Between August 2021 and August 2022, Primal Pet Foods, Inc.’s internal finished product testing program found forty-nine (49) pathogen-positive finished product samples, according to a Warning Letter released this week by the U.S. Food and Drug Administration (FDA).
Primal Pet Foods, Inc. (Primal) is a manufacturer of raw frozen and raw freeze-dried dog and cat foods, toppers, and treats based in Fairfield, California.
On July 6, 2022, Primal announced a recall of a single production lot of Raw Frozen Primal Patties for Dogs, Beef Formula (Lot #W10068709) after routine sampling by the FDA found Listeria monocytogenes in the product.
As a follow-up to the recall, the FDA visited the company’s Fairfield manufacturing facility on July 14, 2022, to begin an inspection that continued until October 11th.
During the course of the inspection, FDA investigators documented a large number of troubling issues
What the FDA found
The failures summarized in the Warning Letter and on the FDA Inspections Database include problems with preventive controls, supplier verification, record keeping, and inadequate monitoring.
Preventative controls that did not prevent pathogens
Primal’s food safety program includes adding a probiotic to its freeze-dried products as a preventative control for Salmonella.
Probiotics are so-called “good” bacteria found in the digestive system. They play an important role in digestion and also help to prevent pathogens from taking up residence in the large intestine.
When the FDA reviewed Primal’s documentation purporting to validate the effectiveness of the probiotic, they found significant flaws in the validation study, including the use of a relatively insensitive method for detecting residual Salmonella.
The FDA maintains a zero-tolerance policy for Salmonella and other pathogens in all pet foods, and the standard method used by government and industry labs is able to find a single living Salmonella cell in 25 grams of sample. Yet the method used by Primal’s lab to support their validation study was only able to find Salmonella if it was present at a level of 10 or more Salmonella cells per gram.
Furthermore, the company offered no evidence that its probiotic control would have any effect at all on other pathogens, such as Listeria monocytogenes or E. coli O157:H7.
As further proof that the probiotic control was not working, the FDA cited Primal’s own records of 49 pathogen-positive production lots over a one-year period. An average of just under one contaminated batch per week.
Inadequate response to contaminated and out-of-compliance products
Primal’s standard operating procedure specified a maximum level for Vitamin D of 3000 International Units per kilogram (IU/kg). Yet the company shipped a batch of freeze-dried dog food containing 3410 IU/kg–more than 10% above the maximum specified level. And it did so before the sample of this batch even reached its third-party lab for testing.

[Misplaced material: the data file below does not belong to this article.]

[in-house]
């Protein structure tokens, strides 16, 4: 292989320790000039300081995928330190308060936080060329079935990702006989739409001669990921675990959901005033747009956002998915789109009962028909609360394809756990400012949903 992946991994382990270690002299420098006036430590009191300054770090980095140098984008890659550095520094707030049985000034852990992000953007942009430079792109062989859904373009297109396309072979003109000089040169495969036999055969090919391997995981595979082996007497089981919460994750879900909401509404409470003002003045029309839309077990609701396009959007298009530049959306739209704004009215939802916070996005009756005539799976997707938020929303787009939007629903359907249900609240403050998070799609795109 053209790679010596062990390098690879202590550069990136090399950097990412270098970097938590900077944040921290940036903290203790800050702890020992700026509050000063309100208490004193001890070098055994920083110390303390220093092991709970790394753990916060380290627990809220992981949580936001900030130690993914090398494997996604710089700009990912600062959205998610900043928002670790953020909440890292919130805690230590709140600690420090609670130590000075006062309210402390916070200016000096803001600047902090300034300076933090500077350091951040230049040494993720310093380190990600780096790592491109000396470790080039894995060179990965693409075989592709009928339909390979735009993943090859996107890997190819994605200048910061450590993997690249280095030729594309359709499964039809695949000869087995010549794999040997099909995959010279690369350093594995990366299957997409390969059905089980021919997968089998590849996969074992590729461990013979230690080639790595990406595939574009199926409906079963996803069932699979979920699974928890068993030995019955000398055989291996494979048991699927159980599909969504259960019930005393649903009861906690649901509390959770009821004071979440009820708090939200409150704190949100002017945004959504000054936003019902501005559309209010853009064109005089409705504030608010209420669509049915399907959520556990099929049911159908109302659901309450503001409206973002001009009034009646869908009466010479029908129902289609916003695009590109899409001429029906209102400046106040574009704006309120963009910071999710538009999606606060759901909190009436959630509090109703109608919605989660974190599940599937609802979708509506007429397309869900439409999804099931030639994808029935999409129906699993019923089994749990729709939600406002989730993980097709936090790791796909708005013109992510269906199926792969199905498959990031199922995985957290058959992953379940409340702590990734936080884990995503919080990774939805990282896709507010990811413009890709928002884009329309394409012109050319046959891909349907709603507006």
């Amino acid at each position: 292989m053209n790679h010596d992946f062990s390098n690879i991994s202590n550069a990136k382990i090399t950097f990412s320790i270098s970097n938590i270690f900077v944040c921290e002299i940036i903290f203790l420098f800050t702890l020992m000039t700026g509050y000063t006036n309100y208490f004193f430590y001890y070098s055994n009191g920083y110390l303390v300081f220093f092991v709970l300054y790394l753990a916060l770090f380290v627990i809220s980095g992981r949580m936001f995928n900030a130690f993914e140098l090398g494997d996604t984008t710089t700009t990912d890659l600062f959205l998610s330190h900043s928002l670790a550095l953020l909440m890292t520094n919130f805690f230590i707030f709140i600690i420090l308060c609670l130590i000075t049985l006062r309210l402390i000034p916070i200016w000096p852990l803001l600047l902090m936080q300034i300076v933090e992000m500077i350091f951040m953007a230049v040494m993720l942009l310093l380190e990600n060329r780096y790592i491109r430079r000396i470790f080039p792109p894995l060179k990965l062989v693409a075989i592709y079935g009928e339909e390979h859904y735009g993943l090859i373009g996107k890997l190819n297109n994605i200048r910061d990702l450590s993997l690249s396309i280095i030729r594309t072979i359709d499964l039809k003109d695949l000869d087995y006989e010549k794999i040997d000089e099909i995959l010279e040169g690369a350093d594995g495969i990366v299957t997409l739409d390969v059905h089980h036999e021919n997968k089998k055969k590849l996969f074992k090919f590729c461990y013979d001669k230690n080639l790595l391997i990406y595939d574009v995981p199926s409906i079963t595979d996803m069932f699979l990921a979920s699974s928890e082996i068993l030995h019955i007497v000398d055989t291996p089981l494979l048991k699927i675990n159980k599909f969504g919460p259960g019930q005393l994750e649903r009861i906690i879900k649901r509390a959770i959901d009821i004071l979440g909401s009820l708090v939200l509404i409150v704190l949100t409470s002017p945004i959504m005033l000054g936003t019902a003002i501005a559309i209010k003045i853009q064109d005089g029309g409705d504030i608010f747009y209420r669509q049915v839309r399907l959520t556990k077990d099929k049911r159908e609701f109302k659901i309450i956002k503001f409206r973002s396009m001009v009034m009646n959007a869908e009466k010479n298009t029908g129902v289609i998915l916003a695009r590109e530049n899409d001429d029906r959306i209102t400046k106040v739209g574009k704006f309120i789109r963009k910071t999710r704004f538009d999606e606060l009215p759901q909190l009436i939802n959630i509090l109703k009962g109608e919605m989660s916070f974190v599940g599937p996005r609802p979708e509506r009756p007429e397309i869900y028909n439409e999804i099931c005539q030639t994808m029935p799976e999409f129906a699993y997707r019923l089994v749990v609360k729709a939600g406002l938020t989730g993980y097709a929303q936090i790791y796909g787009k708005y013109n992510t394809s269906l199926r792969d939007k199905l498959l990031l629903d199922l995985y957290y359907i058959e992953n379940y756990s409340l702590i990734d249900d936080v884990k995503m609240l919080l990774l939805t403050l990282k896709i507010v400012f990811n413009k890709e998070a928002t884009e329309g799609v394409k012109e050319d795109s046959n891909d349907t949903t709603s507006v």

Primal’s standard operating procedure also specified a minimum level for thiamine–an essential vitamin for cats–of 5.6 mg/kg in its feline diets. Yet the company shipped a batch of freeze-dried cat food containing only 3.96 mg/kg. Again, the product was shipped even before the sample reached the lab.
Primal found Salmonella and/or Listeria monocytogenes in its finished products on 49 occasions during a one-year period, according to the company’s own records. There is no information in the Warning Letter as to what happened to those 49 contaminated production batches.
The only publically announced product recall occurred as a result of the FDA having found Listeria monocytogenes in a routine surveillance sample.
After learning of the FDA’s findings, the company issued a public recall. Yet it took no steps to evaluate the safety of other pet foods manufactured on the same production line immediately before and after the recalled batch.
Unhelpful response to records requests
Primal did not promptly provide all required records when requested to do so by the FDA investigator, impeding the ability of the FDA to complete its inspection and evaluation in a timely fashion.
It is unclear from the limited information available in the Warning Letter and the FDA Inspections Database whether or not the company eventually supplied all of the requested documentation.
What happens next?
The Warning Letter was dated February 21, 2023.
The company was been given the standard fifteen (15) working days following receipt of the letter in which to respond in writing with specific steps taken to correct the list of violations, including copies of related documentation to support its corrective measures.
The ball is now in Primal’s court.
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